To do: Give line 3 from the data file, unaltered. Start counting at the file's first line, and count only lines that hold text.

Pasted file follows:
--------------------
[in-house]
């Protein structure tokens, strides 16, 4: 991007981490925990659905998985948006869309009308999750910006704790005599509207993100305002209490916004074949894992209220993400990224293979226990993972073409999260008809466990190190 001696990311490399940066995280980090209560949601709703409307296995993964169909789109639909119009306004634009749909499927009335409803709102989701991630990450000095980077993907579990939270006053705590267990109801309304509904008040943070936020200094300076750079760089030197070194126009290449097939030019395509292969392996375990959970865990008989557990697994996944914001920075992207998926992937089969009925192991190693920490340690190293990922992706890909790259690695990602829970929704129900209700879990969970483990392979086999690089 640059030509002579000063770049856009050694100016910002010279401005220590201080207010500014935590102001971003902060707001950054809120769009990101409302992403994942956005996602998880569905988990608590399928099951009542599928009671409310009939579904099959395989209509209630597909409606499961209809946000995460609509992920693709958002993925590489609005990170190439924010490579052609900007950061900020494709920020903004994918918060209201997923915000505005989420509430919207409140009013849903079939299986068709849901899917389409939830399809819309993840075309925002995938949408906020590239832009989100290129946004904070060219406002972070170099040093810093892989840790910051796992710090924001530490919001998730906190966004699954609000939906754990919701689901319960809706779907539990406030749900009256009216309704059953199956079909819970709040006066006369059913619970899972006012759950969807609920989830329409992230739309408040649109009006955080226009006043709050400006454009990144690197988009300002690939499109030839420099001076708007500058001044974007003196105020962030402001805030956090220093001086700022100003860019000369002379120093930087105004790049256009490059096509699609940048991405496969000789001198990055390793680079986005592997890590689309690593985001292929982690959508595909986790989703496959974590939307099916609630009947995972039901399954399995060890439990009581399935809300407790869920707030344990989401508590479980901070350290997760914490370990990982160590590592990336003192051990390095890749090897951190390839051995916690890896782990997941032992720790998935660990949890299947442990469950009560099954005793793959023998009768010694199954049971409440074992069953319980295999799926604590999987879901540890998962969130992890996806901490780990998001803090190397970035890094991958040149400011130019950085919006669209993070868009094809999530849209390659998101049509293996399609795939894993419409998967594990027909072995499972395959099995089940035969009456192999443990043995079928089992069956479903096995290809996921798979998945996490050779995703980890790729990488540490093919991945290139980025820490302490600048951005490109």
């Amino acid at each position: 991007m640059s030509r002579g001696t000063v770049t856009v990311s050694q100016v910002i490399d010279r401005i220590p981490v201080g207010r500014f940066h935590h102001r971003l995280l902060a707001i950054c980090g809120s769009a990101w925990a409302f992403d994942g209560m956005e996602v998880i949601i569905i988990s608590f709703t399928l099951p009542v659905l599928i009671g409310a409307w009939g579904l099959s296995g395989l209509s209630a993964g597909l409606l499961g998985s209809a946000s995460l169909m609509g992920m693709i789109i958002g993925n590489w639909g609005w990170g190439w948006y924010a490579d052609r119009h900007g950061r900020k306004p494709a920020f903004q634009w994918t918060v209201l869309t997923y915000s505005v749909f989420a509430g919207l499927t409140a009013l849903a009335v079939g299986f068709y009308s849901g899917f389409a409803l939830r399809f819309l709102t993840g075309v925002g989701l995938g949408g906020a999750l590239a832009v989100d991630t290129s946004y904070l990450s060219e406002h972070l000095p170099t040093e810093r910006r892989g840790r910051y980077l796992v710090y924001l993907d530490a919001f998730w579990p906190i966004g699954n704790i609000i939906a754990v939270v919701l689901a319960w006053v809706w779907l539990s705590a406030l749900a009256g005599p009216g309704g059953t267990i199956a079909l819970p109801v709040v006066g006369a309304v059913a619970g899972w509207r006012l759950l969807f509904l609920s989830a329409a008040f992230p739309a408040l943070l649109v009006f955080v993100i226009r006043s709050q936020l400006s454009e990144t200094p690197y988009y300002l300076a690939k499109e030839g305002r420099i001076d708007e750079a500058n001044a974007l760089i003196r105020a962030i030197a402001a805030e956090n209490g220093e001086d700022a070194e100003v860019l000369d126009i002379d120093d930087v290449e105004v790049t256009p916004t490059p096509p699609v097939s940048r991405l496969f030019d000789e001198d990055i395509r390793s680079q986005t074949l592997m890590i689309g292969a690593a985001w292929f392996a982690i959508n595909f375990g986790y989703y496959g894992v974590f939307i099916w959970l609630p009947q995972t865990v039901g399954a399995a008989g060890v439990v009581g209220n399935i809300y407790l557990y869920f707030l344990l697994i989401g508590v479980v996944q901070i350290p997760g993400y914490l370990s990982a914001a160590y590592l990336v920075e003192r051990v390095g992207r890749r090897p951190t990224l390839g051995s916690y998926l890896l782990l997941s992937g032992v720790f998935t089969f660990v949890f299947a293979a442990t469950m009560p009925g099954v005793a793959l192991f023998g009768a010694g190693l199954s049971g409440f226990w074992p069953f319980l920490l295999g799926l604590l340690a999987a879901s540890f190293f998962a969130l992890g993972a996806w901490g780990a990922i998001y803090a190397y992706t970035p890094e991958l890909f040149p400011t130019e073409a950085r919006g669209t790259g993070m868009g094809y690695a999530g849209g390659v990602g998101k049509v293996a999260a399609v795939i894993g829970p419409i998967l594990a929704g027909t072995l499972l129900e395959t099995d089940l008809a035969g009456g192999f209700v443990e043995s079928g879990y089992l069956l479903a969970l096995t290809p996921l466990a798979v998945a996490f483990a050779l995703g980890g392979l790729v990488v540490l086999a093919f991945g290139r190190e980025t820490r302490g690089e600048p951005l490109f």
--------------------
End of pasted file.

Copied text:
């Amino acid at each position: 991007m640059s030509r002579g001696t000063v770049t856009v990311s050694q100016v910002i490399d010279r401005i220590p981490v201080g207010r500014f940066h935590h102001r971003l995280l902060a707001i950054c980090g809120s769009a990101w925990a409302f992403d994942g209560m956005e996602v998880i949601i569905i988990s608590f709703t399928l099951p009542v659905l599928i009671g409310a409307w009939g579904l099959s296995g395989l209509s209630a993964g597909l409606l499961g998985s209809a946000s995460l169909m609509g992920m693709i789109i958002g993925n590489w639909g609005w990170g190439w948006y924010a490579d052609r119009h900007g950061r900020k306004p494709a920020f903004q634009w994918t918060v209201l869309t997923y915000s505005v749909f989420a509430g919207l499927t409140a009013l849903a009335v079939g299986f068709y009308s849901g899917f389409a409803l939830r399809f819309l709102t993840g075309v925002g989701l995938g949408g906020a999750l590239a832009v989100d991630t290129s946004y904070l990450s060219e406002h972070l000095p170099t040093e810093r910006r892989g840790r910051y980077l796992v710090y924001l993907d530490a919001f998730w579990p906190i966004g699954n704790i609000i939906a754990v939270v919701l689901a319960w006053v809706w779907l539990s705590a406030l749900a009256g005599p009216g309704g059953t267990i199956a079909l819970p109801v709040v006066g006369a309304v059913a619970g899972w509207r006012l759950l969807f509904l609920s989830a329409a008040f992230p739309a408040l943070l649109v009006f955080v993100i226009r006043s709050q936020l400006s454009e990144t200094p690197y988009y300002l300076a690939k499109e030839g305002r420099i001076d708007e750079a500058n001044a974007l760089i003196r105020a962030i030197a402001a805030e956090n209490g220093e001086d700022a070194e100003v860019l000369d126009i002379d120093d930087v290449e105004v790049t256009p916004t490059p096509p699609v097939s940048r991405l496969f030019d000789e001198d990055i395509r390793s680079q986005t074949l592997m890590i689309g292969a690593a985001w292929f392996a982690i959508n595909f375990g986790y989703y496959g894992v974590f939307i099916w959970l609630p009947q995972t865990v039901g399954a399995a008989g060890v439990v009581g209220n399935i809300y407790l557990y869920f707030l344990l697994i989401g508590v479980v996944q901070i350290p997760g993400y914490l370990s990982a914001a160590y590592l990336v920075e003192r051990v390095g992207r890749r090897p951190t990224l390839g051995s916690y998926l890896l782990l997941s992937g032992v720790f998935t089969f660990v949890f299947a293979a442990t469950m009560p009925g099954v005793a793959l192991f023998g009768a010694g190693l199954s049971g409440f226990w074992p069953f319980l920490l295999g799926l604590l340690a999987a879901s540890f190293f998962a969130l992890g993972a996806w901490g780990a990922i998001y803090a190397y992706t970035p890094e991958l890909f040149p400011t130019e073409a950085r919006g669209t790259g993070m868009g094809y690695a999530g849209g390659v990602g998101k049509v293996a999260a399609v795939i894993g829970p419409i998967l594990a929704g027909t072995l499972l129900e395959t099995d089940l008809a035969g009456g192999f209700v443990e043995s079928g879990y089992l069956l479903a969970l096995t290809p996921l466990a798979v998945a996490f483990a050779l995703g980890g392979l790729v990488v540490l086999a093919f991945g290139r190190e980025t820490r302490g690089e600048p951005l490109f």